Number Six: Daypack
Before you head off on your first hike, have you got a daypack? Is it a proper hiking daypack and not a sports or a school bag? There's a big difference between a sports daypack and a hiking daypack in terms of structure, support and comfort. Hiking daypacks have been designed to fit your body, give you support, and be comfortable on long days of hiking. You will really need to do your research and try out all types of daypacks from different brands to see what best suits you. A classic daypack is the Freeflow from Berghaus; lightweight, spacious, and has a great flow system. If you're looking to do a bit of long distance walking then the Trion Tour 28 from Mammut is one to really think about. If you want a daypack with a brilliant fit, many zips, pull cords and pockets and one you can also pretty much personalise to suit your needs, then look no further than the Z from Gregory.
Number Seven: Food & Water
A common mistake with first time hikers is taking too much food. This will add weight to your daypack and will also take up more room. If you're just hiking for the day you can't really go wrong with sandwiches, a packet of crisps, and a piece of fruit. If you're going to be pitching for a night or two, then pre-packed camping food is the way forward. You could try the traditional Wayfayrer meals (that's if you like beans or other food...with beans). They're easy to pack and have a great selection of meals. If you're looking to reduce your pack weight then look at dehydrated foods like MX3. These meals are lightweight, easy to cook, and just like Wayfayrer, are very easy to pack.
Number Eight: Multi tool
Every hiker should carry some sort of multi-tool. Whether walking just for the day or wild camping for the weekend, there are lots out there to choose from. The most popular brands are Victorinox and Leatherman. The top choices from Victorinox are the Camper, DofE Knife and the Climber. Each Victorinox has its own benefits so do your research and pick the right one for you. Leathermans are a different type of multi tool... well they look like your standard multi tool rather than a "hiking multi tool". The hottest Leatherman products to date are the Wingman, the Rebar and the Wave.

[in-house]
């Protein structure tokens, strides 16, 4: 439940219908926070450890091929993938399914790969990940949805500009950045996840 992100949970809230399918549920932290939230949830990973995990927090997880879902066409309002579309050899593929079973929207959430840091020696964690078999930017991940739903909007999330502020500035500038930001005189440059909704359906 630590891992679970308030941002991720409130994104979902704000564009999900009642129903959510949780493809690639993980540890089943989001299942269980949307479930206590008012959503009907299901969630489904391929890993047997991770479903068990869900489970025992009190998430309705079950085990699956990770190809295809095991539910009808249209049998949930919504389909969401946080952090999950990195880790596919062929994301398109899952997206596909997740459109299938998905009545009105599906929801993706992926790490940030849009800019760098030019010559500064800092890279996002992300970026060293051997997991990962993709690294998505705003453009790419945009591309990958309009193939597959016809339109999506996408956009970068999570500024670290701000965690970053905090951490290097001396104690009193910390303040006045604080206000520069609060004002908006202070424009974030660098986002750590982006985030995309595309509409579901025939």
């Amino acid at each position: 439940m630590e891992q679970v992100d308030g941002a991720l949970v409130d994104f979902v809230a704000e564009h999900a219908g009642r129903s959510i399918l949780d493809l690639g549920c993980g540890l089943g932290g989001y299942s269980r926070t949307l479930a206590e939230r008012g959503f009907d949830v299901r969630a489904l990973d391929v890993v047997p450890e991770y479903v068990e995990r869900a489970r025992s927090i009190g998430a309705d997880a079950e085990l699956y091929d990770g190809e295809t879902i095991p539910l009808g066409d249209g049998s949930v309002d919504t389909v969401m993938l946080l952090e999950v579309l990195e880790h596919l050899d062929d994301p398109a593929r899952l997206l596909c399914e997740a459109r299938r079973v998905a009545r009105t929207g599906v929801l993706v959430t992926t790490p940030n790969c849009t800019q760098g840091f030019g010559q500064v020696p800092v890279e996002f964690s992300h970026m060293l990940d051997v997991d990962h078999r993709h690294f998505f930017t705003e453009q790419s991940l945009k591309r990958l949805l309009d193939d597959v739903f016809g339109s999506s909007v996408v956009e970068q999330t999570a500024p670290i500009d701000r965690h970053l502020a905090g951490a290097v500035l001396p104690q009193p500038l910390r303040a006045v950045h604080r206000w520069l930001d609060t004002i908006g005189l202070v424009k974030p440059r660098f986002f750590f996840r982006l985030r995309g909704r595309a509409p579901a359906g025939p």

Number Nine: Source of Fire
If you plan to camp or wild camp during your hike you're going to need fire to cook and keep warm. You aren't allowed an open flame fire on any national park trail, or if you're camping on private land you will need the land owners permission. The most common source of fire is of course a stove. But if you have permission for an open fire then the most reliable piece of kit you would want to take with you is a fire steel, and to get you going, some tinder. You can of course take matches or a lighter but even when wet the fire steel will work.
Number Ten: Mobile PhoneNetwork coverage is becoming greater and greater each year a new phone comes out. Whereas before a phone was deemed pretty useless when hillwalking, with today's tech a mobile phone can really help you track where you have been, or it can even help you get out of a tricky situation. Here are our top apps for walkers and hikers:
- Route Buddy
- Memory Map
- OS Locate
- OS Map Finder